Johnson USAF (Ret.), NOAA Assistant Administrator for Weather Services and Director, NOAA's National Weather Service, Justin Ferris, Laura Furgione, Paul Whitmore,
David Hale, Paul Huang, Bruce Turner. Shown (bottom, from left): Bill Knight, Heather Crowley, Guy Urban, Chris Strager, Cindi Preller, Kandis Boyd.
- Greetings arrived from the project inspection team outside of the newly constructed
Ted Stevens Marine Research Institute in Juneau, Alaska. The new National Marine Fisheries Service science and research institute is the new home of the
significantly upgraded Alaska Fisheries Science Center's Auke Bay Laboratories. Major fishing industries, state and federal fishery regulators, and
international treaty bodies depend on Auke Bay's broadly used information about fish stocks, fish habitats, and the chemistry of marine environments.
The upgraded lab enables NOAA to expand into critical research areas, including work aimed at understanding species-specific physiological responses
to likely consequences of changing climate. With such understanding, NOAA can develop models to forecast the population, community and ecosystem effects of
these responses and develop scenarios to forecast the socio-economic consequences. Shown (from left): Tom Martin, Judi Jzyk, Mark Eberling, Rino Balatbat,
Ken Bircher, and Tino Escalona.
- Whether it was a coincidence or in recognition of NOAA's 200th celebration, Juneau was
hit with a record-breaking 200 inches of snow this winter. The lack of roads throughout the Alaska panhandle archipelago forced residents to rely on the
highly weather-dependent services of air carriers and marine vessels to transport people and goods. NOAA's National Weather Service Forecast Office in
Juneau played a key role in protecting lives and property during southeast Alaska's winter, which included avalanches, 100-mile per hour winds, and
50-foot waves. Dedicated NOAA technicians kept remote weather observing stations working throughout the long dark harsh winter. Shown (from left):
Rick Fritsch, Tom Ainsworth, Michael Mitchell, Paul Shannon, Mike Rehbein, Kimberly Vaughan, James Truitt, Kim Custer, Paul Suffern, Art Puustinen,
John Lindsey, Carl Dierking, Bob Tschantz, Joel Curtis, and Ursula Jones.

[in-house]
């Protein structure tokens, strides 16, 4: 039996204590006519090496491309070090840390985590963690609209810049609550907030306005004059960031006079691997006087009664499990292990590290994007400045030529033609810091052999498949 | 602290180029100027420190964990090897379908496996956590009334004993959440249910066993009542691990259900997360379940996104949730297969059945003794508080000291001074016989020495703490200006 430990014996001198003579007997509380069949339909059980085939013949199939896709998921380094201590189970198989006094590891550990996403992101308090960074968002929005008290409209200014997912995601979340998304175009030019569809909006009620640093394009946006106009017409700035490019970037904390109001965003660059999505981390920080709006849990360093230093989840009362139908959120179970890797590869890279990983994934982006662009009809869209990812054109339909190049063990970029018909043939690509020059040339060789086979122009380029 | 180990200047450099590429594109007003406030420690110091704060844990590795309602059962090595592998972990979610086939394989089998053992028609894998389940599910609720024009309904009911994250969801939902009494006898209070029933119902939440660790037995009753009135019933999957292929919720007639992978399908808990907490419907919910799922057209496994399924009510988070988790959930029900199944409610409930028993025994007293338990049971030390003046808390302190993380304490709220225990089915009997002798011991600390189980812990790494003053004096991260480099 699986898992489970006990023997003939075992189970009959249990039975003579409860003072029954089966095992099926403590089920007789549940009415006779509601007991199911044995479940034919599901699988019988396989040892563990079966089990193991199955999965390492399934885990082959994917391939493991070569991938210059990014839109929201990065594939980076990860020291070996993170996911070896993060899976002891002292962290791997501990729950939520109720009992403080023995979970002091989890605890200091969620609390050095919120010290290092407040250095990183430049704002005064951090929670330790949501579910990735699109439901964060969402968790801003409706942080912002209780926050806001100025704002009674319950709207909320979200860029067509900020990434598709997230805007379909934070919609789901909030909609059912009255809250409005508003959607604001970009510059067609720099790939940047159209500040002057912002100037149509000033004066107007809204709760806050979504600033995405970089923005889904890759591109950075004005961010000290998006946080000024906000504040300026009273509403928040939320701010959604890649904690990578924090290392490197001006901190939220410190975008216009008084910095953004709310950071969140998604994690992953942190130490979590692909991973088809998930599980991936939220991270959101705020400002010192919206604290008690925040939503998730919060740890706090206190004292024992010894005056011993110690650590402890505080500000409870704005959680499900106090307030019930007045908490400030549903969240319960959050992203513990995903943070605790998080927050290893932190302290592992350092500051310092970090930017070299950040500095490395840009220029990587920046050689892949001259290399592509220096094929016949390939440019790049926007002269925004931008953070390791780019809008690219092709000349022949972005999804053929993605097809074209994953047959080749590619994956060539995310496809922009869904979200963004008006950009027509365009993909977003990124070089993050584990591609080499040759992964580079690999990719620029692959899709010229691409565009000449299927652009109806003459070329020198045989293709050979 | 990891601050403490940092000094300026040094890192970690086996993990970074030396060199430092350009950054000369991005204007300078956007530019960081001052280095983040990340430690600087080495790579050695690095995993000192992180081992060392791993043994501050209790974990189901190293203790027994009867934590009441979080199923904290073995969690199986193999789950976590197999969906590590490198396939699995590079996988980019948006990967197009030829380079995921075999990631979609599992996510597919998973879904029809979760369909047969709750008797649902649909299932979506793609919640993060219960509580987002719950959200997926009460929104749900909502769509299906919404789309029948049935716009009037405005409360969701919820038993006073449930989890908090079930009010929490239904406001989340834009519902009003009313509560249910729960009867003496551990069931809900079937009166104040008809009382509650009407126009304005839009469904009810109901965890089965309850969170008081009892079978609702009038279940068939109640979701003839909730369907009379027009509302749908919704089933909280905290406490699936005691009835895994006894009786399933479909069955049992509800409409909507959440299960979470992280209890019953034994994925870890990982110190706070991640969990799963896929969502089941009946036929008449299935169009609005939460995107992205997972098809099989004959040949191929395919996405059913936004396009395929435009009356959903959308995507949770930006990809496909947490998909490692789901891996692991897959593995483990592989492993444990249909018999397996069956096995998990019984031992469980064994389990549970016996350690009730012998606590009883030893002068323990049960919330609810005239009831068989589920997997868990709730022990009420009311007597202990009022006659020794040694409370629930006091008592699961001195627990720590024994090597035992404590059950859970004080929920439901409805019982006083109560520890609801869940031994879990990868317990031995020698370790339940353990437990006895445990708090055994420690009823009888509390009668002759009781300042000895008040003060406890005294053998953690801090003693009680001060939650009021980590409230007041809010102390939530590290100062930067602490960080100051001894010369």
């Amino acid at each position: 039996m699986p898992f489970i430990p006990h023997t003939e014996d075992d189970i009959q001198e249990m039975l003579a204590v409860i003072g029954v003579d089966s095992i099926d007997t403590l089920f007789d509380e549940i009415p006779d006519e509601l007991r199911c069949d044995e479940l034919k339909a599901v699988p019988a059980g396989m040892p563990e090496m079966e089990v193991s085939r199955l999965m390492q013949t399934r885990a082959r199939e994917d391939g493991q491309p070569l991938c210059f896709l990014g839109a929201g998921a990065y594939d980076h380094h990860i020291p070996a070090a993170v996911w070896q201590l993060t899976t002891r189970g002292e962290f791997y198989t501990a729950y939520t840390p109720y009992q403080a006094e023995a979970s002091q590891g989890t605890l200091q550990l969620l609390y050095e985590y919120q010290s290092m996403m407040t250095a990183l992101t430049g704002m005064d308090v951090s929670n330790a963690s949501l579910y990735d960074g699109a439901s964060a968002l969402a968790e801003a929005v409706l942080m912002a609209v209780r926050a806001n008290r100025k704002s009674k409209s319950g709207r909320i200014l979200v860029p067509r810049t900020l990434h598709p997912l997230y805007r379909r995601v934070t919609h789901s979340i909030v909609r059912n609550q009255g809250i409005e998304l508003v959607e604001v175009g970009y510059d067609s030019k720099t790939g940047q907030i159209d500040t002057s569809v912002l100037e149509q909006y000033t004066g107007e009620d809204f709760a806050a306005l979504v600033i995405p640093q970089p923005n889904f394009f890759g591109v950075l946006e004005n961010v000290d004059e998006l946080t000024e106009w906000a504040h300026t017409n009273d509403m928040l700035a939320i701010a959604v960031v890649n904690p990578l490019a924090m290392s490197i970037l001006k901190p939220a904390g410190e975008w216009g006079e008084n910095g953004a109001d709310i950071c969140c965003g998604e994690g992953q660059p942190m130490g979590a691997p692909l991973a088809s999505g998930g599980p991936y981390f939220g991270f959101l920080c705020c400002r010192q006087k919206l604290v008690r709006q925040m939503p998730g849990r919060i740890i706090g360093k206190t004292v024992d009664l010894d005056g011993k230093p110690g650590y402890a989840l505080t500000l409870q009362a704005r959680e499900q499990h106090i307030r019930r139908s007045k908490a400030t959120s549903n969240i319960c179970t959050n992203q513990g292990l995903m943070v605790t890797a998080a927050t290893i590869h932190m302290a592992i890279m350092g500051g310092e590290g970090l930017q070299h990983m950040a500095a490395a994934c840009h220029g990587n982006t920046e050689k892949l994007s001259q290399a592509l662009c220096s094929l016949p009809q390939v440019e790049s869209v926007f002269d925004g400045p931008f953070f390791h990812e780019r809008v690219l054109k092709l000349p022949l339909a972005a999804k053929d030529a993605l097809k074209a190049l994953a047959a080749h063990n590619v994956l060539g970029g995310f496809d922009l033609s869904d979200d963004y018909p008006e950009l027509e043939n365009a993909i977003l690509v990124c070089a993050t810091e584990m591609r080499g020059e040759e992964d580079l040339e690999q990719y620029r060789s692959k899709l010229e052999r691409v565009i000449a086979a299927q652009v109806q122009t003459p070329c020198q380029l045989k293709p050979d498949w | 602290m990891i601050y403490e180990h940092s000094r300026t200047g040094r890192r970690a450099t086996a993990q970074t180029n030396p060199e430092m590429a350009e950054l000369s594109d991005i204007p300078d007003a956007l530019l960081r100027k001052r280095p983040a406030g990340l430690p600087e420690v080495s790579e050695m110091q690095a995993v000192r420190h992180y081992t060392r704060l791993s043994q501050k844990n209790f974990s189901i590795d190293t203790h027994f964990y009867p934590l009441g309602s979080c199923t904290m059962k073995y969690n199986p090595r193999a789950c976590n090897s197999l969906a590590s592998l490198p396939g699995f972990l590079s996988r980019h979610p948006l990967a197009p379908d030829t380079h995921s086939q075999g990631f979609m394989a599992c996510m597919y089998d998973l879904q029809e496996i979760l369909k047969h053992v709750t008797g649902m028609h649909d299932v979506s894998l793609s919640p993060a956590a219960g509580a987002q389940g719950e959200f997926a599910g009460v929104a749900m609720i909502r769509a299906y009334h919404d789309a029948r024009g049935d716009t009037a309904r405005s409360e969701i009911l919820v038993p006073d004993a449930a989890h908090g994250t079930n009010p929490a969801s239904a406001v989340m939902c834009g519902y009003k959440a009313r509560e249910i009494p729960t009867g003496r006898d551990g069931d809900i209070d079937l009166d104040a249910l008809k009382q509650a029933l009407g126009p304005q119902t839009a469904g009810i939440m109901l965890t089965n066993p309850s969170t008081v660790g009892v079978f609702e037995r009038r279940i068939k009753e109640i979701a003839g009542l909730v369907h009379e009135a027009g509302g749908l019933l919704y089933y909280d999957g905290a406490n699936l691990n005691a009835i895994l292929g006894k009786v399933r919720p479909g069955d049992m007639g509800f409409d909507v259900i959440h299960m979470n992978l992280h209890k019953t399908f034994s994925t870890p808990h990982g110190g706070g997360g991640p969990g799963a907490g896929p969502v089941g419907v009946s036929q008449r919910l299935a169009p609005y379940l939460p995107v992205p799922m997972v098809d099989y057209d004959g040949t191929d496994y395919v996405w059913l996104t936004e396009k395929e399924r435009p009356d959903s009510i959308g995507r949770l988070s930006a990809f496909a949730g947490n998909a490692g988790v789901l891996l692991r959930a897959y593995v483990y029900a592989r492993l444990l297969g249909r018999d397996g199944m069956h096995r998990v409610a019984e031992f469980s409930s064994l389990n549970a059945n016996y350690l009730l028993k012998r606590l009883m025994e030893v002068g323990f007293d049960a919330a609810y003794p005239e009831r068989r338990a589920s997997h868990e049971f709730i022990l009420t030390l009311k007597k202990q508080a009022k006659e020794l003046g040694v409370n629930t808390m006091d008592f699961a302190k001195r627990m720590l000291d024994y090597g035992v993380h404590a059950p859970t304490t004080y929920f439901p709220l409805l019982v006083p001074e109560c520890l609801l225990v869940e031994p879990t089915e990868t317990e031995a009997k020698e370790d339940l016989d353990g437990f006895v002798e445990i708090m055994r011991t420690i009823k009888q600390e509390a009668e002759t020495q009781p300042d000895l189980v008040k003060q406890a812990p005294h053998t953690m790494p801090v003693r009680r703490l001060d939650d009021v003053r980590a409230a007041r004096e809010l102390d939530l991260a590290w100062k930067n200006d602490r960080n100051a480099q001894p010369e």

- Frozen spray coats OSCAR DYSON, shown here preparing to anchor in Makushin Bay, Alaska, upon completion of the
Bogoslof fisheries survey in the Aleutian archipelago. The ship is working in concert with NOAA Ship MILLER FREEMAN, which is anchored nearby. The two
vessels entered the bay in order to "break ice" off the superstructure and calibrate their scientific echosounders. Enabling scientists to correlate
data acquired by the old and new ships, the calibration is necessary before the 40-year-old MILLER FREEMAN goes out of service. Shown (from left):
Rick Saladin, Patrick Kriegh, Travis Long, Nathan Thomas, and Bruce Knoepke.
- While conducting echo integration-trawl surveys of the abundance and distribution
of walleye pollock in one of the world's largest fisheries near the Aleutian Islands of Umnak and Unalaska, NOAA Ships MILLER FREEMAN and OSCAR DYSON experienced heavy
icing conditions. A low pressure system centered in northern Gulf of Alaska and a high pressure system in the eastern Bering Sea created bitterly cold northerly winds.
Both ships headed for Unalaska to escape freezing sea spray and brief relief from the pounding seas. Braving the cold for a 200th celebration photo are (from left):
Mark Boland, Jesse Duncan, Taina Honkalehto, Kevin Veitch, Jennifer King, David Strausz, Kirk Perry, Laura Gallant, Steve Bus, Lindsey Waller, Phil White, Matt Faber,
Kris Mackie, Kathy Hough, Don Jones, Matt Davis, and Russell Van Dyke.
- Hunkering down from the wind at the 7,600-foot summit of Mt. Ashland, Oregon,
Warren Matt Wymore, electronics technician at NOAA's National Weather Service Weather Forecast Office in Medford, Oregon, is on-site to ensure the dopplar radar there
remains operational. Warren and electronics technicians (bottom photo, from left) David Kauwe, Darren Dixon, Warren, and Nancy McGlothlan travel to the site by
truck-sized snowcat or snowmobile nine months each year. "The trip," they say, "is not for the faint hearted." From the rain forest of the Southern Oregon coast to the
high desert of southeast Oregon and northeast California, radar stretches across two states, with rugged terrain varying from sea level to over 14,000 feet.